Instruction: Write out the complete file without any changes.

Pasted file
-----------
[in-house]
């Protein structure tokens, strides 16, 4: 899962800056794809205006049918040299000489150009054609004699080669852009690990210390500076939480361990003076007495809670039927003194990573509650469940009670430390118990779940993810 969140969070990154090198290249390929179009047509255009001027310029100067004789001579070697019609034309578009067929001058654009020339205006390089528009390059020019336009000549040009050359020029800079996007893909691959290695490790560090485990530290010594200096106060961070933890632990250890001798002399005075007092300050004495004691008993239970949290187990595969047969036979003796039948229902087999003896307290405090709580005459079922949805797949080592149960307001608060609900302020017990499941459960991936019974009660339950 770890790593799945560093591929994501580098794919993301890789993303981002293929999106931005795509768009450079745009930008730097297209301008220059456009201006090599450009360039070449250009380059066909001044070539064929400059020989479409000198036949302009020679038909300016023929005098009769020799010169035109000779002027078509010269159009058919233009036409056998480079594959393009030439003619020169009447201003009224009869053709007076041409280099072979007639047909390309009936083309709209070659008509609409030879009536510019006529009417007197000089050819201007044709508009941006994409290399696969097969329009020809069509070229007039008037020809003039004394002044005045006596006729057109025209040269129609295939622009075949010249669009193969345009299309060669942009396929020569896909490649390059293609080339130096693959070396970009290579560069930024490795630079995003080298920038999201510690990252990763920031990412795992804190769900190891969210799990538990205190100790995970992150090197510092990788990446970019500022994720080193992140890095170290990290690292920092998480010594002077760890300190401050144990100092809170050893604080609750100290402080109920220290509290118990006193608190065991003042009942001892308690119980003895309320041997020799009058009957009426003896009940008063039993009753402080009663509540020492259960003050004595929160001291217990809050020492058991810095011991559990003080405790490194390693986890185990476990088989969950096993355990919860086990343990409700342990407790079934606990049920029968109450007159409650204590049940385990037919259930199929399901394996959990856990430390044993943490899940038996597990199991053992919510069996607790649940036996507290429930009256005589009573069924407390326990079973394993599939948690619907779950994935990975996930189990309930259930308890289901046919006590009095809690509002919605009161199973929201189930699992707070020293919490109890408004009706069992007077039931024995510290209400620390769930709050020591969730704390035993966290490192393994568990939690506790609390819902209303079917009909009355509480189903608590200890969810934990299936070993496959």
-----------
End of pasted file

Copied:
[in-house]
């Protein structure tokens, strides 16, 4: 899962800056794809205006049918040299000489150009054609004699080669852009690990210390500076939480361990003076007495809670039927003194990573509650469940009670430390118990779940993810 969140969070990154090198290249390929179009047509255009001027310029100067004789001579070697019609034309578009067929001058654009020339205006390089528009390059020019336009000549040009050359020029800079996007893909691959290695490790560090485990530290010594200096106060961070933890632990250890001798002399005075007092300050004495004691008993239970949290187990595969047969036979003796039948229902087999003896307290405090709580005459079922949805797949080592149960307001608060609900302020017990499941459960991936019974009660339950 770890790593799945560093591929994501580098794919993301890789993303981002293929999106931005795509768009450079745009930008730097297209301008220059456009201006090599450009360039070449250009380059066909001044070539064929400059020989479409000198036949302009020679038909300016023929005098009769020799010169035109000779002027078509010269159009058919233009036409056998480079594959393009030439003619020169009447201003009224009869053709007076041409280099072979007639047909390309009936083309709209070659008509609409030879009536510019006529009417007197000089050819201007044709508009941006994409290399696969097969329009020809069509070229007039008037020809003039004394002044005045006596006729057109025209040269129609295939622009075949010249669009193969345009299309060669942009396929020569896909490649390059293609080339130096693959070396970009290579560069930024490795630079995003080298920038999201510690990252990763920031990412795992804190769900190891969210799990538990205190100790995970992150090197510092990788990446970019500022994720080193992140890095170290990290690292920092998480010594002077760890300190401050144990100092809170050893604080609750100290402080109920220290509290118990006193608190065991003042009942001892308690119980003895309320041997020799009058009957009426003896009940008063039993009753402080009663509540020492259960003050004595929160001291217990809050020492058991810095011991559990003080405790490194390693986890185990476990088989969950096993355990919860086990343990409700342990407790079934606990049920029968109450007159409650204590049940385990037919259930199929399901394996959990856990430390044993943490899940038996597990199991053992919510069996607790649940036996507290429930009256005589009573069924407390326990079973394993599939948690619907779950994935990975996930189990309930259930308890289901046919006590009095809690509002919605009161199973929201189930699992707070020293919490109890408004009706069992007077039931024995510290209400620390769930709050020591969730704390035993966290490192393994568990939690506790609390819902209303079917009909009355509480189903608590200890969810934990299936070993496959």